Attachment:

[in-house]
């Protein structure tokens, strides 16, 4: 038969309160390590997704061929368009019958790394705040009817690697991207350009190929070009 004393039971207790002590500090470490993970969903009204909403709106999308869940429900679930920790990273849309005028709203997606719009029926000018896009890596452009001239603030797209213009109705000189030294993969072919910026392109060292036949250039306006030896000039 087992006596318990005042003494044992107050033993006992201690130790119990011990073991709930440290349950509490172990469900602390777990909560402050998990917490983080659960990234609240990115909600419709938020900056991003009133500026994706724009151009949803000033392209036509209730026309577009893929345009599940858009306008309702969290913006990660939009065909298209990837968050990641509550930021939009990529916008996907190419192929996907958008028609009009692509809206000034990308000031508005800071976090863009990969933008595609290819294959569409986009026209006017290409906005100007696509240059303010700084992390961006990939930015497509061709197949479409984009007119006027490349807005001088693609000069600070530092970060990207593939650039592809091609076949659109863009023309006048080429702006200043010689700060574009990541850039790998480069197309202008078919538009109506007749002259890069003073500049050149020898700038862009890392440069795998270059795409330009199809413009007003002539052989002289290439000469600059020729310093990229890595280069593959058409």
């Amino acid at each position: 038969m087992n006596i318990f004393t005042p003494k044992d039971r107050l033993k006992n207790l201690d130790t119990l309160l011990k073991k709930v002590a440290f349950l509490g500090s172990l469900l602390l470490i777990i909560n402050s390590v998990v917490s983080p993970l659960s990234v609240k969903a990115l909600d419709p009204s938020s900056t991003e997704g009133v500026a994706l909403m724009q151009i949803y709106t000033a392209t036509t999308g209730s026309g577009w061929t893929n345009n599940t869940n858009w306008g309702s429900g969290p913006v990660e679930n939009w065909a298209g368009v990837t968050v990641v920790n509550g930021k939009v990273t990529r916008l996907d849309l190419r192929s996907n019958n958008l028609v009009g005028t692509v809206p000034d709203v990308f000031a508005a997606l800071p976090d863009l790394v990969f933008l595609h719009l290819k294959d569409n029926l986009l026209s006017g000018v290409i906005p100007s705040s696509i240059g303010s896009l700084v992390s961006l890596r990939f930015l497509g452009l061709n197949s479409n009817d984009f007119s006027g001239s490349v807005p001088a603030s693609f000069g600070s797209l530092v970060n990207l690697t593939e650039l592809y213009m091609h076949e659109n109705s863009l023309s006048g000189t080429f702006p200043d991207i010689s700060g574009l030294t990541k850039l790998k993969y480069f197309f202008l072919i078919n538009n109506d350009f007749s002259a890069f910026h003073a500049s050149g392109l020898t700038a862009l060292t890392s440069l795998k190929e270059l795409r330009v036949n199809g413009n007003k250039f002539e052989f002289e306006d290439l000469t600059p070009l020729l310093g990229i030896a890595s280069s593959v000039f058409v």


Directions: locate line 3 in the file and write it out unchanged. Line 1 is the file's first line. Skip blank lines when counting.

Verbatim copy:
């Amino acid at each position: 038969m087992n006596i318990f004393t005042p003494k044992d039971r107050l033993k006992n207790l201690d130790t119990l309160l011990k073991k709930v002590a440290f349950l509490g500090s172990l469900l602390l470490i777990i909560n402050s390590v998990v917490s983080p993970l659960s990234v609240k969903a990115l909600d419709p009204s938020s900056t991003e997704g009133v500026a994706l909403m724009q151009i949803y709106t000033a392209t036509t999308g209730s026309g577009w061929t893929n345009n599940t869940n858009w306008g309702s429900g969290p913006v990660e679930n939009w065909a298209g368009v990837t968050v990641v920790n509550g930021k939009v990273t990529r916008l996907d849309l190419r192929s996907n019958n958008l028609v009009g005028t692509v809206p000034d709203v990308f000031a508005a997606l800071p976090d863009l790394v990969f933008l595609h719009l290819k294959d569409n029926l986009l026209s006017g000018v290409i906005p100007s705040s696509i240059g303010s896009l700084v992390s961006l890596r990939f930015l497509g452009l061709n197949s479409n009817d984009f007119s006027g001239s490349v807005p001088a603030s693609f000069g600070s797209l530092v970060n990207l690697t593939e650039l592809y213009m091609h076949e659109n109705s863009l023309s006048g000189t080429f702006p200043d991207i010689s700060g574009l030294t990541k850039l790998k993969y480069f197309f202008l072919i078919n538009n109506d350009f007749s002259a890069f910026h003073a500049s050149g392109l020898t700038a862009l060292t890392s440069l795998k190929e270059l795409r330009v036949n199809g413009n007003k250039f002539e052989f002289e306006d290439l000469t600059p070009l020729l310093g990229i030896a890595s280069s593959v000039f058409v």